Back in early April, Elena Lovato found herself in Albuquerque being “the greatest auntie of all time.”
After the coronavirus pandemic had prematurely ended the season, the Mississippi State women’s basketball assistant coach went back to her hometown. But while enjoying time with her nieces, Lovato received a call from her boss. Vic Schaefer had been approached by Texas about its coaching vacancy. He wanted to know if Lovato was interested in joining him.
Since Lovato considered herself and Schaefer to be a “package deal,” the answer was yes. So she accepted UT’s job offer that will pay her $170,000 annually. She worked on a move to Austin that was completed on Friday. With no games or practices on the schedule, she fielded several media requests.
“Obviously, women’s basketball at the University of Texas is important,” Lovato said. “We’ve learned that really quickly since being part of the team for the last month.”
Schaefer and the three Mississippi State assistants who followed him quickly got to work. Within three weeks of Schaefer’s hire on April 5, Texas landed five recruits. It welcomed Duke graduate transfer Kyra Lambert and Penn State’s Lauren Ebo. Pearland forward DeYona Gaston was a late addition to the 2020 recruiting class. The Longhorns additionally secured commitments from Aaliyah Moore and Rori Harmon, both of whom are rated as top-20 talents in the 2021 recruiting cycle.
Schaefer’s staff had eyed Lambert, a point guard, and Ebo, a 6-4 center, at Mississippi State. Since Texas had similar holes on its roster, that was a seamless recruitment. The coaches had a longstanding relationship with Gaston, who originally signed with Mississippi State but was released from her letter of intent after Schaefer’s departure.
The pledges from Moore and Harmon may give UT fans a better idea of how Schaefer and his staff will recruit with the Longhorns. Lovato is also the program’s recruiting coordinator. “Coach Schaefer likes to recruit to a fit, not only a basketball fit but also a culture fit,” she said in a recent Zoom call. Mental toughness and a willingness to be pushed are must-have qualities in a Schaefer recruit.
“We are very particular with who we recruit,” Lovato said. “We don’t necessarily cast our net out wide.”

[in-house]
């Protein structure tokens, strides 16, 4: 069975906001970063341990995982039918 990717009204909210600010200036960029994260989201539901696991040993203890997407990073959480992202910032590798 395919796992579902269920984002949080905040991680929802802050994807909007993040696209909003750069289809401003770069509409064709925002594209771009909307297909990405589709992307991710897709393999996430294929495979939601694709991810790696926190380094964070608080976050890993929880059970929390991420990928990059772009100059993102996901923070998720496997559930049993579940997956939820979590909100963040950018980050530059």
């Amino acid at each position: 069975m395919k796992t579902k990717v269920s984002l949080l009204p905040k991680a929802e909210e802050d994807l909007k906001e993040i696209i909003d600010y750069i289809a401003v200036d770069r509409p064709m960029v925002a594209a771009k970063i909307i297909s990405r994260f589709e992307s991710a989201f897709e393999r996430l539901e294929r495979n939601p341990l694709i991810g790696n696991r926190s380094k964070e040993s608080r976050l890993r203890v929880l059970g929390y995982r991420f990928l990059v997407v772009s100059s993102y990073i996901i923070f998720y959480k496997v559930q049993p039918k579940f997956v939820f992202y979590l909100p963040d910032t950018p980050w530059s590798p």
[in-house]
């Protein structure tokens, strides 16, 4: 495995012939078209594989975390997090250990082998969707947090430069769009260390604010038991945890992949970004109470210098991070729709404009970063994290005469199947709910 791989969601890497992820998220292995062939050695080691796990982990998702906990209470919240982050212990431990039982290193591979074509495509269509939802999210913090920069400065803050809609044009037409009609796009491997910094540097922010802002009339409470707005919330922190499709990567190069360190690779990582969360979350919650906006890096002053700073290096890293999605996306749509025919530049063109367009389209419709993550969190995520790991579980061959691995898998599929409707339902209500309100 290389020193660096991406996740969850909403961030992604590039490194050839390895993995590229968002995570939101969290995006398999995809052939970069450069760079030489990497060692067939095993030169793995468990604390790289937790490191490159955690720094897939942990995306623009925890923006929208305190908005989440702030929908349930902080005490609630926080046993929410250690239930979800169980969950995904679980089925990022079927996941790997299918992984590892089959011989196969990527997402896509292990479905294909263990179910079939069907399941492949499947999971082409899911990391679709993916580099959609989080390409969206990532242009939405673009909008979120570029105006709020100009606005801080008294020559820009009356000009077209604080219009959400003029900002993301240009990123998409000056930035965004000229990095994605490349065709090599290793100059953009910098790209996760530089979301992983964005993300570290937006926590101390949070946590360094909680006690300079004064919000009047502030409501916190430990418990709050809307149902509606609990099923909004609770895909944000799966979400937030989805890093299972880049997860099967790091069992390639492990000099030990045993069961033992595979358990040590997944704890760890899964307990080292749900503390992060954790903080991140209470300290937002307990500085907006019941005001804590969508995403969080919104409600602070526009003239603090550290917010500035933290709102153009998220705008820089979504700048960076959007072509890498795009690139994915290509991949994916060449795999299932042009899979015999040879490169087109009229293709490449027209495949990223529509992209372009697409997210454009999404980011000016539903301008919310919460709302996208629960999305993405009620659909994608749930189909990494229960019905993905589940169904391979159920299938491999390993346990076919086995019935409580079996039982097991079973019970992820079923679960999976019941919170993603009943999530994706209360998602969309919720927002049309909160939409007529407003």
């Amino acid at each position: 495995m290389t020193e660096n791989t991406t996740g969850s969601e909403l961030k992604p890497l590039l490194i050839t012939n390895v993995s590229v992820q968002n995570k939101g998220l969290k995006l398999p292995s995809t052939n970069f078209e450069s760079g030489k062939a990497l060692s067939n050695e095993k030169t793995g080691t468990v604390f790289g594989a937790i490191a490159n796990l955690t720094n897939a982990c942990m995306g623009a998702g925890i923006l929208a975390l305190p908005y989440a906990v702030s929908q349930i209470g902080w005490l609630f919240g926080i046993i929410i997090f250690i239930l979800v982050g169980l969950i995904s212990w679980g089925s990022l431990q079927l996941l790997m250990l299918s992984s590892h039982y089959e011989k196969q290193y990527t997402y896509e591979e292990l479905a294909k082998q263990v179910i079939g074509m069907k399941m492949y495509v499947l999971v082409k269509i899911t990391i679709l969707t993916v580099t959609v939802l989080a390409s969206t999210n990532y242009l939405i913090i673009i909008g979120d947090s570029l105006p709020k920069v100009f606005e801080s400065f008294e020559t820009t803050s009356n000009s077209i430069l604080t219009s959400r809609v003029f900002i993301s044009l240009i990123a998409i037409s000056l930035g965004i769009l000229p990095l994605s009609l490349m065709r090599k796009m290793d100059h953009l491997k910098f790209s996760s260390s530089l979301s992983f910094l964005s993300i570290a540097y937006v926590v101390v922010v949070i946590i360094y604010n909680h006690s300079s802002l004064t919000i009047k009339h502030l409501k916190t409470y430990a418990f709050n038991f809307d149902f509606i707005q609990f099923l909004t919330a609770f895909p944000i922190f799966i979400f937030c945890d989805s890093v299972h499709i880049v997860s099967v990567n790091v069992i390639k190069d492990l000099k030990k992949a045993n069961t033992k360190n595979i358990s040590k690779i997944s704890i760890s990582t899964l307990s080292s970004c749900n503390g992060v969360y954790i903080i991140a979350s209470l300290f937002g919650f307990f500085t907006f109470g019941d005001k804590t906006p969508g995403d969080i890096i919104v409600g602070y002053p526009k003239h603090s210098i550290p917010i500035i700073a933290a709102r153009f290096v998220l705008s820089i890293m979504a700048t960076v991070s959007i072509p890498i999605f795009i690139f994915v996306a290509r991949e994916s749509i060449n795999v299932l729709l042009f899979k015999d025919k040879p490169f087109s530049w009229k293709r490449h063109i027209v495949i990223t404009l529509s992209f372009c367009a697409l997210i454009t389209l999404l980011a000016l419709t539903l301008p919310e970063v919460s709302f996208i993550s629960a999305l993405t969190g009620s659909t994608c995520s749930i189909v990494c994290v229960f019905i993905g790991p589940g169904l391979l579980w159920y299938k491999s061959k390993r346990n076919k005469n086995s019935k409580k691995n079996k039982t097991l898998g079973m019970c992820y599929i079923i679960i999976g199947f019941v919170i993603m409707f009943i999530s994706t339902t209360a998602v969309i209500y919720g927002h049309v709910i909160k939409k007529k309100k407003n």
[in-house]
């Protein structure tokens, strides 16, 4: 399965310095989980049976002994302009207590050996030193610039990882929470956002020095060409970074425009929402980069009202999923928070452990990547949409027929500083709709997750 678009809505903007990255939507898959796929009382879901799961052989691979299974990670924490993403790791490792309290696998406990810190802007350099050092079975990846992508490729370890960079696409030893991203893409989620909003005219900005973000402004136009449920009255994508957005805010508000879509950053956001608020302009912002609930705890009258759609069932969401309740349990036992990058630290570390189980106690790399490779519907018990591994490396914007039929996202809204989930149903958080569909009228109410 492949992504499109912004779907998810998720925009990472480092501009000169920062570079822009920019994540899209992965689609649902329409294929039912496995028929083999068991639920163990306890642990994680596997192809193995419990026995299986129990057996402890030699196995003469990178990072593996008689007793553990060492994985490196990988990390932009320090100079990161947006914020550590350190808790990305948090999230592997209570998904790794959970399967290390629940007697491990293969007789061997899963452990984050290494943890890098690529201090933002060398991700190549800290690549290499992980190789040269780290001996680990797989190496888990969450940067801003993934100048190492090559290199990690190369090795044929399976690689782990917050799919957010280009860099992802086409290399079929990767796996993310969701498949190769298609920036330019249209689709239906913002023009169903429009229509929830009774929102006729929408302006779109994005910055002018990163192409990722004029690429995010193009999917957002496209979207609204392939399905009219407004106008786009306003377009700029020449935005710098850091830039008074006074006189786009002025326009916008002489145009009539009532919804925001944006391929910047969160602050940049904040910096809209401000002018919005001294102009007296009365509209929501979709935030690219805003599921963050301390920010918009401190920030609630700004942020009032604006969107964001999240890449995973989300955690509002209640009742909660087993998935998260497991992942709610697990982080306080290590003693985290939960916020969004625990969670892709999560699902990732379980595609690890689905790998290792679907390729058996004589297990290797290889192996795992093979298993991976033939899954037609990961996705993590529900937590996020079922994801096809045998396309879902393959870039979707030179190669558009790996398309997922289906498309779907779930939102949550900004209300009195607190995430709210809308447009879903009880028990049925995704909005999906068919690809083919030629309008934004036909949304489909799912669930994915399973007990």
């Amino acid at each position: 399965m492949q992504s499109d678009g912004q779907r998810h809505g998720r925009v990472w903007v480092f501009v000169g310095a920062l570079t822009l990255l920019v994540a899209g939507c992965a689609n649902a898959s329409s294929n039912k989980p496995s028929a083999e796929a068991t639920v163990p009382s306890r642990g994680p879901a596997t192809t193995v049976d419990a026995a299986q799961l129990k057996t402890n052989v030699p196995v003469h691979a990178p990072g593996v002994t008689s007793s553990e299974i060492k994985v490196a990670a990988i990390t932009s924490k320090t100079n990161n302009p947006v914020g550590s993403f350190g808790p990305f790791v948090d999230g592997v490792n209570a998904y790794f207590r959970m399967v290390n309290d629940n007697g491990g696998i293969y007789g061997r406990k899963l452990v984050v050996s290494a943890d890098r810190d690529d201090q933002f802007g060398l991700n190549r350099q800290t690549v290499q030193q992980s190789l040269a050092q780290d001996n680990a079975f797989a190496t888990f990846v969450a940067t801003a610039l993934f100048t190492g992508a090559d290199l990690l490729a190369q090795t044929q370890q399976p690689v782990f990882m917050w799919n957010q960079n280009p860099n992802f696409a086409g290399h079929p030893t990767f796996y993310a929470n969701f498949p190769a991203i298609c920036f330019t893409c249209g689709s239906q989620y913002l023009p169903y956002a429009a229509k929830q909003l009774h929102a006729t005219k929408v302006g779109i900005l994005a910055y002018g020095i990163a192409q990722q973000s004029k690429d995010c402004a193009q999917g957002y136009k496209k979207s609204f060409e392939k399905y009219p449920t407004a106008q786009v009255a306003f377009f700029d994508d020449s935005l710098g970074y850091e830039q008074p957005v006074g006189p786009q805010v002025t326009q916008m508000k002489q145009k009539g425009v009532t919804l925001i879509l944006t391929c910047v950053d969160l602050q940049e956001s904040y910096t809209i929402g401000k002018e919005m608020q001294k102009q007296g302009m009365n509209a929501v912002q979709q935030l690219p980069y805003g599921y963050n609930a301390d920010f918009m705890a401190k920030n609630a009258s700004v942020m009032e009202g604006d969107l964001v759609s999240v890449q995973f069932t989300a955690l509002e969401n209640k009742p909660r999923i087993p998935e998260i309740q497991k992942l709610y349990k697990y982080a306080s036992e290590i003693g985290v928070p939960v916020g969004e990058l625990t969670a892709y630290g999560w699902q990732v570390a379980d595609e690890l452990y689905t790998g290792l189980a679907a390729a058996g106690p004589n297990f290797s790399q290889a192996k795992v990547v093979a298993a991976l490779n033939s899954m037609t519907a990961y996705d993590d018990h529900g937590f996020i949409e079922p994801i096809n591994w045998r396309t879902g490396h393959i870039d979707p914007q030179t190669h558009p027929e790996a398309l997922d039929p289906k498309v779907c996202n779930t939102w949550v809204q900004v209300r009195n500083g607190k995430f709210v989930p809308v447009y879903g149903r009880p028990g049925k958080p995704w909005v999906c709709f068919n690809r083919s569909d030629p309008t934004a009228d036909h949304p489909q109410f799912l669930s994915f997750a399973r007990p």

Lovato, 41, has already been a head coach three times. During her only year at Grayson College, she turned a 4-26 team into a 32-game winner. She went 72-2 with two NJCAA championships while coaching at Trinity Valley Community College from 2012-14. And after working with Schaefer for two years at Mississippi State, she took over at Arkansas-Fort Smith in 2016.
The move to Fort Smith allowed her to be closer to her parents, who were dealing with health problems. (Lovato also made an unsuccessful bid for the New Mexico job that offseason). She won 37 of her 61 games with the Division II Lady Lions. She opted to return to Starkville after two seasons.
Now, Austin is home. Texas is the 10th line on a coaching résumé that began at Pittsburg State in 2008. In her Zoom availability, Lovato expressed a belief that Texas can create a championship-winning culture.
Why so confident? “I think the fact that we’re confident in ourselves as a staff and we’re hearing that these girls are ready to buy in and they’re ready to go to work,” she said. “For coach Schaefer, that’s more than half the battle.”
As the recruiting coordinator, Lovato’s duties include organizing the list of Texas targets and keeping track of who the coaches are talking to and traveling to see. She is also the self-described calm to Schaefer and associate head coach Dionnah Jackson-Durrett’s storm. On the court, she’ll tutor a group of guards that includes rising sophomore Celeste Taylor.
When asked about Taylor, Lovato noted that “her résumé speaks for itself.” This past season, the Taylor started 26 times and averaged 9.3 points and 1.4 steals per game. She was a unanimous pick on the Big 12 all-freshmen team.
“I’m really excited just to get out there on the court with her and learn from her and grow as a player and a person,” Taylor told the Longhorn Network.